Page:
July 2015 reads

>> Saturday, August 01, 2015

Still very busy, but I'm seeing the light at the end of the tunnel. Regular blogging should resume soon! :)


1 - Why I Killed Pluto and Why It Had It Coming, by Mike Brown: A-
review here

Astronomer's memoir covering the discoveries that led to Pluto being demoted from being a planet. Really fun and exciting, loved it.


2 - The Casual Vacancy, by JK Rowling: A-
review here

I read this a while ago and thought it was fantastic. I reread it this month for my book club, and it held up very well to a reread. It was, however, really dispiriting to read this after the election in May. All I could think was "That vile Shirley Mollison has won".


3 - Beneath the Surface, by Kate Sherwood: B+
review coming soon

Romance between a farmer and a lawyer doing PR for a company building a gravel pit next to his (the farmer's) land. This had the mix of low-key romance and family angst that I like so much in Sherwood's books.


4 - Finders Keepers, by Stephen King: B+
review coming soon

Connected to Mr. Mercedes, which I loved (different case, but Hodges and the gang get involved). Really fun plot, all about obsession with a writer's work.


5 - Trust No One, by Jayne Ann Krentz: B-
review coming soon

The good news is that JAK has now moved completely away from the Arcane Society. The bad news is that she's still fond of overcomplicated suspense plots that really don't come off. Still, a nice enough romance and elements that were reminiscent of my favourites by her.


6 - The Ghost Network, by Catie Disabato: DNF
review coming soon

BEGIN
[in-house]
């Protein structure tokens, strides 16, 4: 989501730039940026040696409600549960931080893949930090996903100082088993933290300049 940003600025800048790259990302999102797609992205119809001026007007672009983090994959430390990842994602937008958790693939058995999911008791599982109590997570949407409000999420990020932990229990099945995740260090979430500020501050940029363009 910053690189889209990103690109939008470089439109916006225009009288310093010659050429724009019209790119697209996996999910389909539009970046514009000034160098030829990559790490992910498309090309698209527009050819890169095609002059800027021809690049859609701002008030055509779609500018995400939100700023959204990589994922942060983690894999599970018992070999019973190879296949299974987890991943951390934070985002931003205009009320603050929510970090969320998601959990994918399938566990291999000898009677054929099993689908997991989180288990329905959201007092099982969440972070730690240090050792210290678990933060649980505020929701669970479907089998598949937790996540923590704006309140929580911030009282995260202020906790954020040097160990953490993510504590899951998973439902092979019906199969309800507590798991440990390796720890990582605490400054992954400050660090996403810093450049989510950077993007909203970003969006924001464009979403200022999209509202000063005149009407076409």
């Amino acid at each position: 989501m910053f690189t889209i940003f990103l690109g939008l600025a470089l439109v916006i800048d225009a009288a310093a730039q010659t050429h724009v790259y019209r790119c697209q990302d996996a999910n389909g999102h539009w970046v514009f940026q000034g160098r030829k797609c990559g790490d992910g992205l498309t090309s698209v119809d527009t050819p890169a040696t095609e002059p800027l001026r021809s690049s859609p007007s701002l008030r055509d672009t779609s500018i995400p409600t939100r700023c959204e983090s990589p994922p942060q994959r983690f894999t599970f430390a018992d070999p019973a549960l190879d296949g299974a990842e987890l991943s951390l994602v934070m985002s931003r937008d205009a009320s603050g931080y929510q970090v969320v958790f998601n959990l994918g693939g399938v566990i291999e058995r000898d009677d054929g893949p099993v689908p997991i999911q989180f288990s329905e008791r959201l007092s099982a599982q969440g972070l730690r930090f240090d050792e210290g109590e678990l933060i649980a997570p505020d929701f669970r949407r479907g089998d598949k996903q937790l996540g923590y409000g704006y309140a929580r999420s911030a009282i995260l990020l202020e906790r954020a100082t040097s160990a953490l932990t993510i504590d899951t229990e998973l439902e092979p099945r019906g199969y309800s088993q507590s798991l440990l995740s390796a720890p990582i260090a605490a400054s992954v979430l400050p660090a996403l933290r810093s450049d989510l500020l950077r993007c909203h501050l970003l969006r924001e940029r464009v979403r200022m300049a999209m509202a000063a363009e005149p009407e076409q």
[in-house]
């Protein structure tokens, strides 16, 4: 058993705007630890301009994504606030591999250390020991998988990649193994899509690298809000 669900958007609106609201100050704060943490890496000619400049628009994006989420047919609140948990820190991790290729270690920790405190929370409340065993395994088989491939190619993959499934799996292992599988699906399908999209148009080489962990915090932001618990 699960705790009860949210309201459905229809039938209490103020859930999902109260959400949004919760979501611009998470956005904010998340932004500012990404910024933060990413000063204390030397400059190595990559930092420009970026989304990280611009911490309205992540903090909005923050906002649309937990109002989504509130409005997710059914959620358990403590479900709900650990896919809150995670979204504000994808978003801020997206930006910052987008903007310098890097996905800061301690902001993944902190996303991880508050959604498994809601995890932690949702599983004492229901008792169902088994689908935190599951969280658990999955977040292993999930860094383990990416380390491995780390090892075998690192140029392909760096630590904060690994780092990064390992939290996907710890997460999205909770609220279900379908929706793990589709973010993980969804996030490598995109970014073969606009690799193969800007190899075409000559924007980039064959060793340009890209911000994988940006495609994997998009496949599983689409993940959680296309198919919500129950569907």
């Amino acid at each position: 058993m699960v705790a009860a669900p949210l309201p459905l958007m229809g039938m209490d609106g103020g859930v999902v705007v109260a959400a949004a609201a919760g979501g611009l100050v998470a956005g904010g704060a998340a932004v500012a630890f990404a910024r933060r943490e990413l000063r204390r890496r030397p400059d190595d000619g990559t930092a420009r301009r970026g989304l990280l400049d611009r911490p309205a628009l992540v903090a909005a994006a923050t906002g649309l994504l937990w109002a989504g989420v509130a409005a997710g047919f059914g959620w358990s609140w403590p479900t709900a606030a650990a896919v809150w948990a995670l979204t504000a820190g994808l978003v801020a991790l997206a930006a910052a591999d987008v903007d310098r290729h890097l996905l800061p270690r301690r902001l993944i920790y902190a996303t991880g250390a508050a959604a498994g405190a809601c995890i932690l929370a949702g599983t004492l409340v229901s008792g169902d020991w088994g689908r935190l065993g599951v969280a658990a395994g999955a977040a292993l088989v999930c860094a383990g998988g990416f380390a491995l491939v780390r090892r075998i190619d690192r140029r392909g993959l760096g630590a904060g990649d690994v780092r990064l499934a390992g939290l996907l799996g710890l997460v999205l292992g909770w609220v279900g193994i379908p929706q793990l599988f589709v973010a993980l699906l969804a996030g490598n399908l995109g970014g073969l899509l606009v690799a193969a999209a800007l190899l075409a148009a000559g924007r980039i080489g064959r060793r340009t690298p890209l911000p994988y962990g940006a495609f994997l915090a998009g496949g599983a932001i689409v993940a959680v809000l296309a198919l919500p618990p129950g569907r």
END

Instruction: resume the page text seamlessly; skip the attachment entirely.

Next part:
It sounded interesting: investigation into a mysterious disappearance, secret societies, a "found document" format. But I couldn't really get into it, mainly due to the fact that pretty much all the characters were celebrity-obsessed and had their heads far up their own arses.


7 - Sweet Deception, by Heather Snow: DNF
review coming soon

I'm having trouble getting into your average historical romance these days. The subversive ones I'm ok with, but the trops I used to be absolutely fine with just grate. Nothing wrong with this one, I was just rolling my eyes too hard at things like "If I'm right I get a kiss".


8 - Speak, by Louisa Hall: still reading
review coming soon

What sold me on this one were the comparisons with Cloud Atlas (I do adore David Mitchell). It's made up of several different stories from different time periods, from the 17th century to 2040, all somehow connected to the issue of artificial intelligence. Really intriguing so far.


9 - The Moor's Account, by Laila Lalami: still reading
review coming soon

On the Man Booker longlist, which I'll be reading as usual. This was the most interesting to me of the lot, so I started with it. It's an account of a doomed 16th century Spanish mission to La Florida, from an enslaved Moroccan man. So far so good.

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